God’s affection at Christmas shows up in July

Hollywood would recast the Christmas story … A civilized person would sanitize it. No person, however poor, should be born in a cow stall. Hay on the floor. Animals on the hay. Don’t place the baby in a feed trough; the donkey’s nose has been there. Don’t wrap the newborn in rags. They smell like sheep. Speaking of smells, watch where you step.

“Because of Bethlehem Love is Born, Hope is Here” by Max Lucado, page 131

 

This describes my workplace. Perfectly.

I work with developmentally disabled adults. Some of them are not sanitary, and make it difficult for the rest of us to be sanitary. I won’t get too specific, except this one example: I drive some of these individuals in a wheelchair-accessible van. One individual I drive wets himself, through his clothes and adult Depends, and the bench seat where he sits. He does this a couple of times a week, at least.

It smells in there. I’m constantly cleaning it and spraying Lysol.

I can’t keep a full roll of paper towels in the van; he takes it apart and puts his hands all over it.

Jesus was born in a place like that.

Messy. Unsanitary. Possibly even unsafe.

At the day program where I work, washing my hands is not a simple chore.

This is real life. Some of these folks don’t know any better.

And I stay.

God came to me – and you – in a place just like this. He didn’t arrive in a climate-controlled hospital room like our three sons did, surrounded by nurses and doctors who made sure each was healthy before they sent him home.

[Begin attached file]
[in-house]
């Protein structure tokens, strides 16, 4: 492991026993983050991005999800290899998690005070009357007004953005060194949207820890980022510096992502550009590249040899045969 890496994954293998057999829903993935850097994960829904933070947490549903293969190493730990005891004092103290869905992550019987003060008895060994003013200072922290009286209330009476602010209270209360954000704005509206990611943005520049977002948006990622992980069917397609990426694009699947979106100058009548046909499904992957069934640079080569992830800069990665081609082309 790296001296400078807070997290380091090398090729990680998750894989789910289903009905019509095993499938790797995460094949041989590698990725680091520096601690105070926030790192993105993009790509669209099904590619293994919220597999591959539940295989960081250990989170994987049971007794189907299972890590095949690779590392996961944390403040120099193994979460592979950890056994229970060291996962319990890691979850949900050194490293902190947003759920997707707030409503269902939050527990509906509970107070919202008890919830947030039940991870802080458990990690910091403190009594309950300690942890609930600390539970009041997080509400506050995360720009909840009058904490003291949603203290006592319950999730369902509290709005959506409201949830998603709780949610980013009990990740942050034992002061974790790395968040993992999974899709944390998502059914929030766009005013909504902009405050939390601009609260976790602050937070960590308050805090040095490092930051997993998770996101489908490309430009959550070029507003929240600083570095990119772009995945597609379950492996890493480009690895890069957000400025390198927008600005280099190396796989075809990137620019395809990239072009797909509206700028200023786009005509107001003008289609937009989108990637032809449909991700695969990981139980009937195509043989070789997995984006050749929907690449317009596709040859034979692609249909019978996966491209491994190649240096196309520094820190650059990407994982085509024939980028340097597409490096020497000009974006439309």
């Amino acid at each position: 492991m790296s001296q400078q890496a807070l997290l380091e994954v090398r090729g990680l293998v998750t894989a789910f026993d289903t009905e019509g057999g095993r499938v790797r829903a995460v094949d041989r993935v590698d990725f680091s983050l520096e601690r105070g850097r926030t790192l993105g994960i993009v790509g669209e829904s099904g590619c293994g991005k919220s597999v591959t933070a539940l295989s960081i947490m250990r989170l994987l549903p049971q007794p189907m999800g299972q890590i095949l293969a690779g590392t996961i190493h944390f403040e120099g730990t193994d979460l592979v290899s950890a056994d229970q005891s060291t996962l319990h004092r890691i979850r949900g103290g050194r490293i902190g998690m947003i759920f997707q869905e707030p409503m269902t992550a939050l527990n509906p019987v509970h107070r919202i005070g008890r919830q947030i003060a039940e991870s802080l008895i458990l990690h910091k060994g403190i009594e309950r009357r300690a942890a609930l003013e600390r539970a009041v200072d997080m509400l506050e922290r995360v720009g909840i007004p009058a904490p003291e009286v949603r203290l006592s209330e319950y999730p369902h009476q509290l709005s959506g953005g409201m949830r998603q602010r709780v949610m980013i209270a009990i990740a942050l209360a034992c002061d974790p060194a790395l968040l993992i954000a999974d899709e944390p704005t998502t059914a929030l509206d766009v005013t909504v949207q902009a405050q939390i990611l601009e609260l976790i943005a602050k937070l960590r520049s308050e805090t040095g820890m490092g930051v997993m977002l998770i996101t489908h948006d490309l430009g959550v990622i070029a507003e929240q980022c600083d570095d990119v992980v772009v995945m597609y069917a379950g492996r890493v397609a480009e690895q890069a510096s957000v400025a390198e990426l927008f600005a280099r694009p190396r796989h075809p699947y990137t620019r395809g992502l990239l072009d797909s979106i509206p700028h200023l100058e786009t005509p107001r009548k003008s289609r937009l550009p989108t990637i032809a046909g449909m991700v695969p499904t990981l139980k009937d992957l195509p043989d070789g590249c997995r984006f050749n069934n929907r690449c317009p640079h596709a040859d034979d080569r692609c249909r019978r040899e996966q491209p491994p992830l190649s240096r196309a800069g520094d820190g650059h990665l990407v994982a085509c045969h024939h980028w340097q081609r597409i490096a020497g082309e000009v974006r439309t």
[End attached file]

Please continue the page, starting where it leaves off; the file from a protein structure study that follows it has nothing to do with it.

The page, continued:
Thank God for hospitals.

But Jesus never saw one, and I don’t work in one either.

 

lucado

You, like Joseph, knocked on the innkeeper’s door. But you were too late. Or too old, sick, dull, damaged, poor, or peculiar. You know the sound of a slamming door. So here you are in the grotto, always on the outskirts of activity, it seems.

Page 133

 

I’ve been fired twice, relocated once (I quit first, though), and downsized once, all in the past 10 years. I’m hardly unique. Nobody works in the same job for an entire career anymore: My two oldest sons also have seen their jobs phased out – and neither is 30 years old yet.

Both have landed on their feet. One has landed his dream job; the other has a decent position, but still isn’t where he wants to be.

Both make more than they spend.

Because my wife has a good job, we do too. I provided for our family of five as our sons grew up, but those days are long gone.

I knocked on the innkeeper’s door, but I don’t have the passion, drive and self-promotion to thrive in today’s job market. Nor am I willing to relocate again. AARP asks me all the time about age-related job discrimination. Maybe that plays into it, or maybe it’s just me.

Old, dull, damaged, peculiar … especially peculiar. I don’t have the “presence” that employers are looking for. I don’t come across as enthusiastic with all these great ideas on how to improve your company.

I was a copy editor, for heaven’s sake. Behind the scenes. Making you look good. It’s never been about me.

Even newspaper executives don’t get that anymore, if they ever did.

So, my newspaper career is done.

And I’m in a smelly, unsanitary day program for developmentally disabled adults.

I’m glad I’m there.

Because, hopefully, I can make a difference.

 

You do your best to make the best of it, but try as you might, the roof still leaks, and the winter wind still sneaks through the holes you just can’t seem to fix. You’ve shivered through your share of cold nights.

And you wonder if God has a place for a person like you.

Find your answer in the Bethlehem stable.

Page 133